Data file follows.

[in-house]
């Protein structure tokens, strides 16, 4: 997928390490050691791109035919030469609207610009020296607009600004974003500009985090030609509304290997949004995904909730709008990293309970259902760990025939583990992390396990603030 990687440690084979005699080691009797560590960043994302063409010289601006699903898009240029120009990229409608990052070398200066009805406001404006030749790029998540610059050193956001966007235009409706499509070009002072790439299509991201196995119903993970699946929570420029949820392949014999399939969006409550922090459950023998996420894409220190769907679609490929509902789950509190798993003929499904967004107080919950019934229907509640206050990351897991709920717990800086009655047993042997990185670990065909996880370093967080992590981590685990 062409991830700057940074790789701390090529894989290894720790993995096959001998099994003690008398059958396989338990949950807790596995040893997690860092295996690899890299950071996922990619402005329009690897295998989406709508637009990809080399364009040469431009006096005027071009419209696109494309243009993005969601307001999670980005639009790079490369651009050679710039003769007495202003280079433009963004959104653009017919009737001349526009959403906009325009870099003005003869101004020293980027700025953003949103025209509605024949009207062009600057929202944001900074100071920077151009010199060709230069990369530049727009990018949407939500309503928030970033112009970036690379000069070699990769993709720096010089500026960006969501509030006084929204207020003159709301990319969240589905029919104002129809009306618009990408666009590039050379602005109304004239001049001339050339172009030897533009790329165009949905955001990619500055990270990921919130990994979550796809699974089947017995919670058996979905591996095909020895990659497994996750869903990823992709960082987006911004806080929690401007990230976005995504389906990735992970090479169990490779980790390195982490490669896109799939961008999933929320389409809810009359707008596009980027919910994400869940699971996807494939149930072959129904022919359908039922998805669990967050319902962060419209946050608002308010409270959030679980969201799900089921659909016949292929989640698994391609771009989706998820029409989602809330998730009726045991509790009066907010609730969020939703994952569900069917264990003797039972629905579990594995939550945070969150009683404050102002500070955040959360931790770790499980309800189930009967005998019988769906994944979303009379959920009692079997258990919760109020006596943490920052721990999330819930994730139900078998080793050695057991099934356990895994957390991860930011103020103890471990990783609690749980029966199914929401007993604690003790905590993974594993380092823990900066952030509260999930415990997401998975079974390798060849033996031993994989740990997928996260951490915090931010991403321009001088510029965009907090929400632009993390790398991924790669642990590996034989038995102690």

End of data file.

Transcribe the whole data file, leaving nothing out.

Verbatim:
[in-house]
């Protein structure tokens, strides 16, 4: 997928390490050691791109035919030469609207610009020296607009600004974003500009985090030609509304290997949004995904909730709008990293309970259902760990025939583990992390396990603030 990687440690084979005699080691009797560590960043994302063409010289601006699903898009240029120009990229409608990052070398200066009805406001404006030749790029998540610059050193956001966007235009409706499509070009002072790439299509991201196995119903993970699946929570420029949820392949014999399939969006409550922090459950023998996420894409220190769907679609490929509902789950509190798993003929499904967004107080919950019934229907509640206050990351897991709920717990800086009655047993042997990185670990065909996880370093967080992590981590685990 062409991830700057940074790789701390090529894989290894720790993995096959001998099994003690008398059958396989338990949950807790596995040893997690860092295996690899890299950071996922990619402005329009690897295998989406709508637009990809080399364009040469431009006096005027071009419209696109494309243009993005969601307001999670980005639009790079490369651009050679710039003769007495202003280079433009963004959104653009017919009737001349526009959403906009325009870099003005003869101004020293980027700025953003949103025209509605024949009207062009600057929202944001900074100071920077151009010199060709230069990369530049727009990018949407939500309503928030970033112009970036690379000069070699990769993709720096010089500026960006969501509030006084929204207020003159709301990319969240589905029919104002129809009306618009990408666009590039050379602005109304004239001049001339050339172009030897533009790329165009949905955001990619500055990270990921919130990994979550796809699974089947017995919670058996979905591996095909020895990659497994996750869903990823992709960082987006911004806080929690401007990230976005995504389906990735992970090479169990490779980790390195982490490669896109799939961008999933929320389409809810009359707008596009980027919910994400869940699971996807494939149930072959129904022919359908039922998805669990967050319902962060419209946050608002308010409270959030679980969201799900089921659909016949292929989640698994391609771009989706998820029409989602809330998730009726045991509790009066907010609730969020939703994952569900069917264990003797039972629905579990594995939550945070969150009683404050102002500070955040959360931790770790499980309800189930009967005998019988769906994944979303009379959920009692079997258990919760109020006596943490920052721990999330819930994730139900078998080793050695057991099934356990895994957390991860930011103020103890471990990783609690749980029966199914929401007993604690003790905590993974594993380092823990900066952030509260999930415990997401998975079974390798060849033996031993994989740990997928996260951490915090931010991403321009001088510029965009907090929400632009993390790398991924790669642990590996034989038995102690």